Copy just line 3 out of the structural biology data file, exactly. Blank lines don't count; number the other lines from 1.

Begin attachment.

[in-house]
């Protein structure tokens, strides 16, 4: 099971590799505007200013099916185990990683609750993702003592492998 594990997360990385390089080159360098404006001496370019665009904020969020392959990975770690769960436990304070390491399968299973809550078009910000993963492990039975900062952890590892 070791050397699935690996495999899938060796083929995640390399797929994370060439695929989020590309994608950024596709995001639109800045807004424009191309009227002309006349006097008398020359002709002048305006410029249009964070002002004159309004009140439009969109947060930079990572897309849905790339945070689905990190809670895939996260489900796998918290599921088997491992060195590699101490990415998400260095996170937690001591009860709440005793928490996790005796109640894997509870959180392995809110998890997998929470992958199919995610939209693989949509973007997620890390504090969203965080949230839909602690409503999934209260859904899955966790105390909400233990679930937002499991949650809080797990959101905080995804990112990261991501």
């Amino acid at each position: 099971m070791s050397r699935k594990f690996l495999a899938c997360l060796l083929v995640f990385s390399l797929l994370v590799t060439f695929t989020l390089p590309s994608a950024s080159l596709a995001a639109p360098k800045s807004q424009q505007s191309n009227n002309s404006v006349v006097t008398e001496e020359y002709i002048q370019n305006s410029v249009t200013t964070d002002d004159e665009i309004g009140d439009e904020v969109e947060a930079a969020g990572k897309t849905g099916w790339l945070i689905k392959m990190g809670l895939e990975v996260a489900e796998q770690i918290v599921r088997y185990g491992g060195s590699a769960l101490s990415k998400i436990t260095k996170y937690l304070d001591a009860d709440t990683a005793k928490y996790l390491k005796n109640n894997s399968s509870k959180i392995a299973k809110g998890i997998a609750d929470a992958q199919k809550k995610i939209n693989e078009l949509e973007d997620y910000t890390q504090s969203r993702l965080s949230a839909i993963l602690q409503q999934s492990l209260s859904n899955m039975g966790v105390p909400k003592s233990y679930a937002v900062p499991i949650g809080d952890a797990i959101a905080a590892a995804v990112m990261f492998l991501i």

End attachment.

């Amino acid at each position: 099971m070791s050397r699935k594990f690996l495999a899938c997360l060796l083929v995640f990385s390399l797929l994370v590799t060439f695929t989020l390089p590309s994608a950024s080159l596709a995001a639109p360098k800045s807004q424009q505007s191309n009227n002309s404006v006349v006097t008398e001496e020359y002709i002048q370019n305006s410029v249009t200013t964070d002002d004159e665009i309004g009140d439009e904020v969109e947060a930079a969020g990572k897309t849905g099916w790339l945070i689905k392959m990190g809670l895939e990975v996260a489900e796998q770690i918290v599921r088997y185990g491992g060195s590699a769960l101490s990415k998400i436990t260095k996170y937690l304070d001591a009860d709440t990683a005793k928490y996790l390491k005796n109640n894997s399968s509870k959180i392995a299973k809110g998890i997998a609750d929470a992958q199919k809550k995610i939209n693989e078009l949509e973007d997620y910000t890390q504090s969203r993702l965080s949230a839909i993963l602690q409503q999934s492990l209260s859904n899955m039975g966790v105390p909400k003592s233990y679930a937002v900062p499991i949650g809080d952890a797990i959101a905080a590892a995804v990112m990261f492998l991501i």